Page:Letters of Life.djvu/219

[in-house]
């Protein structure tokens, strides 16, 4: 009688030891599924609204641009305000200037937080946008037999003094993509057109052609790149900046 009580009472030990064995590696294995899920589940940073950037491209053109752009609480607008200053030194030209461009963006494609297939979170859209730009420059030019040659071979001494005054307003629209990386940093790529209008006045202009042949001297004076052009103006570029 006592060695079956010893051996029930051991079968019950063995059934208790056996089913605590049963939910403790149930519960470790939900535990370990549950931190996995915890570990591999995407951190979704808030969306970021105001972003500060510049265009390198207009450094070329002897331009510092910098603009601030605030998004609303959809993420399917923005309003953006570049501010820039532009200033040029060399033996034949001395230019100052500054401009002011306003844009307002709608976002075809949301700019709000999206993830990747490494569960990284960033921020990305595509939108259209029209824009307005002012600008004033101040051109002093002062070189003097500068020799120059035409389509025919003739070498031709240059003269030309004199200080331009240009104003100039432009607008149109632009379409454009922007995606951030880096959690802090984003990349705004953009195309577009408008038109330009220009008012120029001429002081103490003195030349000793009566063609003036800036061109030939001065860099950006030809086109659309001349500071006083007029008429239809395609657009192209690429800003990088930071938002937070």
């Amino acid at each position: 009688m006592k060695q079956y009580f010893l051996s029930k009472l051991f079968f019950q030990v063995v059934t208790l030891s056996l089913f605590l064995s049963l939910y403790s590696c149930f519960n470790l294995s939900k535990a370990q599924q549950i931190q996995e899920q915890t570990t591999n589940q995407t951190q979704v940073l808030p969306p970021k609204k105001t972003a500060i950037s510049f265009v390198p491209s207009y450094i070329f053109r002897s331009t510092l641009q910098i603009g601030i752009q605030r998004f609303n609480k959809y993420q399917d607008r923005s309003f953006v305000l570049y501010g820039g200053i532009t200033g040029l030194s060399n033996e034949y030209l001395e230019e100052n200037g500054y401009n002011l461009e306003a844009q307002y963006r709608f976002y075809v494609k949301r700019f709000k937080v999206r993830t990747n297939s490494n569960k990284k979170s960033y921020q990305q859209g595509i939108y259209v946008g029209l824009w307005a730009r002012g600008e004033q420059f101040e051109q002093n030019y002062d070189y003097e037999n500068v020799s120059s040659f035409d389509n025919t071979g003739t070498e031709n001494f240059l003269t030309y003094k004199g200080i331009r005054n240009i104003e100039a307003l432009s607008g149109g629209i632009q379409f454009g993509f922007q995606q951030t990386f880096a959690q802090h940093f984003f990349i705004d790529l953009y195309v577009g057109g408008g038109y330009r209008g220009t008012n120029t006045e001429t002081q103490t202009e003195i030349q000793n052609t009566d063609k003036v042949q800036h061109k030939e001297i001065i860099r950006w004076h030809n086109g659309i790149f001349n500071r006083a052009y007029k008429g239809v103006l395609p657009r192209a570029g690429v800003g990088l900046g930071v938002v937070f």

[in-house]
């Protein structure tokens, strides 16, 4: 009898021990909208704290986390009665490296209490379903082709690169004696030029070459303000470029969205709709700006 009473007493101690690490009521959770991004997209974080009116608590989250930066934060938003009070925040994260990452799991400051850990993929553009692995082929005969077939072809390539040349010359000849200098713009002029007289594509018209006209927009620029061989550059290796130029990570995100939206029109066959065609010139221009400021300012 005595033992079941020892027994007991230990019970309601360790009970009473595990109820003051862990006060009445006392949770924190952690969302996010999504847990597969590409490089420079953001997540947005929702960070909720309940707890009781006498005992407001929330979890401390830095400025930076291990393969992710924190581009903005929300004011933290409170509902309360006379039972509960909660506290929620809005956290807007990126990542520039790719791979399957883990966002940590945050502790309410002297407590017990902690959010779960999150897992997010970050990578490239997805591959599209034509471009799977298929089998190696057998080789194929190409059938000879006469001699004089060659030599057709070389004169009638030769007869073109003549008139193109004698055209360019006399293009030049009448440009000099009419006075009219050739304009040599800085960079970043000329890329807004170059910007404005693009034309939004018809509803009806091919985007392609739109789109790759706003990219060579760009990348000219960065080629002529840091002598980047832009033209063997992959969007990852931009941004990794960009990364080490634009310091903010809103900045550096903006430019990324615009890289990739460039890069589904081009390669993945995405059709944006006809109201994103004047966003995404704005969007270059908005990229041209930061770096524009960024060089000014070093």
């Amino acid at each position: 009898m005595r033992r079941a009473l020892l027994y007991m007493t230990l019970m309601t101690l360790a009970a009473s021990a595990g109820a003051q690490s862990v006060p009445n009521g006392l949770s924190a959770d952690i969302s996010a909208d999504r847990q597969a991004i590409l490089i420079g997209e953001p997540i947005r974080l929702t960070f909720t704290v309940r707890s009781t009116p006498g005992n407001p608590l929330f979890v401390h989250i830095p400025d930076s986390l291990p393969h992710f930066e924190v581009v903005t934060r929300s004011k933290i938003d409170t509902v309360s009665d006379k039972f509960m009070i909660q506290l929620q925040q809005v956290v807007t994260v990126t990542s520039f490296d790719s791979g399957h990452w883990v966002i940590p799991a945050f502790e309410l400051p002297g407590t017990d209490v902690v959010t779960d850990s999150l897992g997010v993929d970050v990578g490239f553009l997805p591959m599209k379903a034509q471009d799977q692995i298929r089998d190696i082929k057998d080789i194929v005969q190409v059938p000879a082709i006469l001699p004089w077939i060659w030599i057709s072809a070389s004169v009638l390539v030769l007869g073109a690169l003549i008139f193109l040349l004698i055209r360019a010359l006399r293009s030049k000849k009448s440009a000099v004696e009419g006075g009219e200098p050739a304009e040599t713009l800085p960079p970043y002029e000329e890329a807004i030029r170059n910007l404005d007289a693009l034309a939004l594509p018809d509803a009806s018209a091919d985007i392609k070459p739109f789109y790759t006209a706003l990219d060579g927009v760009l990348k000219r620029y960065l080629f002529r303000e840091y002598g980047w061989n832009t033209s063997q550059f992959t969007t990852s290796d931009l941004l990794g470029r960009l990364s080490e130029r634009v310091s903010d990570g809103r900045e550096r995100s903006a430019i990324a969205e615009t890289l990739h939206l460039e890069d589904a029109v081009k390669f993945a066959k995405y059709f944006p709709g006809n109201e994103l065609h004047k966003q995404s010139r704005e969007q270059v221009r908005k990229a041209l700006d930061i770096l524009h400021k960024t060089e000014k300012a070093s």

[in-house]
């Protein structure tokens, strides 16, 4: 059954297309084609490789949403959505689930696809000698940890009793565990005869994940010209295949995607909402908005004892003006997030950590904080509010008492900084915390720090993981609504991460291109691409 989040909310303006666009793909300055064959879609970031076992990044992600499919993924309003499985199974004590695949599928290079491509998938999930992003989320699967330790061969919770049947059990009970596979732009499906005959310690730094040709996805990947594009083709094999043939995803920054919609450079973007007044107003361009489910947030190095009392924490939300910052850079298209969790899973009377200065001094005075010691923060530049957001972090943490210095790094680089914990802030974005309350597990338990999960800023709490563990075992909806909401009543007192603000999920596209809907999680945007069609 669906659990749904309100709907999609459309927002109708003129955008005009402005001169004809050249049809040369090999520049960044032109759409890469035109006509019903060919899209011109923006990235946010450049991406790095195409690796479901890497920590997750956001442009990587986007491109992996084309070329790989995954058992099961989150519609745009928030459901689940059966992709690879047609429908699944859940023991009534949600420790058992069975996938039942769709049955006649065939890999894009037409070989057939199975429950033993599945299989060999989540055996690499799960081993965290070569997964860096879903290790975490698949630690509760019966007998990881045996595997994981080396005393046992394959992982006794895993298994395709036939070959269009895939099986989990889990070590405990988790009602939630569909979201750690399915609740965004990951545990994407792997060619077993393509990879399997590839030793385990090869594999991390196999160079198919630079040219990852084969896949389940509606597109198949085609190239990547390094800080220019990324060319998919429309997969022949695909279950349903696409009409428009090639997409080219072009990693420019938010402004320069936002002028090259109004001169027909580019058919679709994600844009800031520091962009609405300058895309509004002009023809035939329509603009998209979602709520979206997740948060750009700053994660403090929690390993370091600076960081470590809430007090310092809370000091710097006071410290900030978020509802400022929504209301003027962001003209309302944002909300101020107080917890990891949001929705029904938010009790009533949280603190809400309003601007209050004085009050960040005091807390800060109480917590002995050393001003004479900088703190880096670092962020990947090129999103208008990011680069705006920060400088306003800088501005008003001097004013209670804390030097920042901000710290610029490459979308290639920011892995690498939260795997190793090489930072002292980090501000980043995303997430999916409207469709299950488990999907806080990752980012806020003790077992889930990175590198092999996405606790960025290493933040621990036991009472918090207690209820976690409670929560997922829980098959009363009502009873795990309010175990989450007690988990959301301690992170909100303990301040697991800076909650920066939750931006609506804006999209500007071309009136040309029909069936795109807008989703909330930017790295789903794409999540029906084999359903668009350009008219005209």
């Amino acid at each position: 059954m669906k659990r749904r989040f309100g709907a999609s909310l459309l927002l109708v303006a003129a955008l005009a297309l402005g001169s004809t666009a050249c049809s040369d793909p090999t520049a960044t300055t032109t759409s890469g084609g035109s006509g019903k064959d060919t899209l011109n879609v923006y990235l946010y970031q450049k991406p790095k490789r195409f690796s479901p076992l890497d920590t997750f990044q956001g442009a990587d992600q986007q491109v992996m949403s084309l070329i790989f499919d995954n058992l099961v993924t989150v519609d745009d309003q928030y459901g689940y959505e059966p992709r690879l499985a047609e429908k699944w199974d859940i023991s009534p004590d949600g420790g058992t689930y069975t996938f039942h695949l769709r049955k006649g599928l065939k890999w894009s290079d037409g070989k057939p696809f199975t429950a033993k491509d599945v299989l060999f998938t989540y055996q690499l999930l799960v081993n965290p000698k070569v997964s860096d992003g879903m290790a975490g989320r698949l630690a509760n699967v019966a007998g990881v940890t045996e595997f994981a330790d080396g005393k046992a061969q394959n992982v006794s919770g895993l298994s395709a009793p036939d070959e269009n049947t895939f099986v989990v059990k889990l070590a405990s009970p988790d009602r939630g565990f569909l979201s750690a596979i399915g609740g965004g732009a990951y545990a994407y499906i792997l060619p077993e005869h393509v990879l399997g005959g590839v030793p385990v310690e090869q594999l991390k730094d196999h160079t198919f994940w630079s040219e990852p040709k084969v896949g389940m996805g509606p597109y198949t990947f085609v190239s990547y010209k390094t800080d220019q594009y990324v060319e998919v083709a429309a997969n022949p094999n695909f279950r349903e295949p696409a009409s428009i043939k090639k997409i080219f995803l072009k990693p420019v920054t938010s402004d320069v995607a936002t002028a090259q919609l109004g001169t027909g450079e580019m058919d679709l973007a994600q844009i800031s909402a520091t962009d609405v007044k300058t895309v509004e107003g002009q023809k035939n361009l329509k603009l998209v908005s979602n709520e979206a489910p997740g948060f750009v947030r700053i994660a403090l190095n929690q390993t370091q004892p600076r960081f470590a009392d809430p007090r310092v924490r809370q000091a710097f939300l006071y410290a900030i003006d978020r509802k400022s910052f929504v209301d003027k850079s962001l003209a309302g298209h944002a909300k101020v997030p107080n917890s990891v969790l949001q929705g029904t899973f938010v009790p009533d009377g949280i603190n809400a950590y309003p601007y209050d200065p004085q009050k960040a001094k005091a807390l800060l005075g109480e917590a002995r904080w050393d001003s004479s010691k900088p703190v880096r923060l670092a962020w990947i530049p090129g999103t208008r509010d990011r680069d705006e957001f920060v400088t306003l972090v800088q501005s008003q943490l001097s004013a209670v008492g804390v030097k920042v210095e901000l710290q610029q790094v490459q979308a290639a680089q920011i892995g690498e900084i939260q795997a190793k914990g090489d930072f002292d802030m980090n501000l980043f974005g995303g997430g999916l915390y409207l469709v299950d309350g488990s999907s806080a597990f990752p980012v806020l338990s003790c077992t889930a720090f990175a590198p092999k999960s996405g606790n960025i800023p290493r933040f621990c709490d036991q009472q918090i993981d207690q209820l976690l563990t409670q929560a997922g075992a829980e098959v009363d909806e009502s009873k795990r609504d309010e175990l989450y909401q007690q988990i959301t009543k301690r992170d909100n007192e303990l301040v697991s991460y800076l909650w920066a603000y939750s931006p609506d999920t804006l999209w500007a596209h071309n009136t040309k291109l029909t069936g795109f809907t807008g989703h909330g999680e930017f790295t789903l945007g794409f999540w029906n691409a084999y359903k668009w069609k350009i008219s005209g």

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in female education, or overshadowed by more showy attainments. Desiring to give prominence to this branch, I thought it best to connect it with a palpable and coveted distinction. Just before the devotions that closed our daily school, a short time was allowed to look over the orthographical lesson which had previously been studied. Then each one, as her name was called by the monitress, arose, and took her place in the class. Every word, as given out by the teacher, was required to be accurately spelled, and its etymology, definition, and grammatical signification clearly told. Mistake, or even hesitation, caused the word to be passed onward, and the thorough scholar took her place above the discomfited ones. Close study, a clear understanding of the shades of meaning, and a ready utterance were thus simultaneously cultivated, while the stimulus of emulation concealed the severity of the mental tax. The one left at the head of the class after what was sometimes almost a decimation, was the monitress for the ensuing day. The last act of the ci-devant monitress was to write upon her slate the order of the class, and resign it to her successor; the power attached to that office being too great to be held with safety for a longer period than a single day. Moreover, it involved a future honor—a premium given at the close of the term to the one who had most frequently sustained that office. Another prize was also accorded at the same period to the pupil who had attained the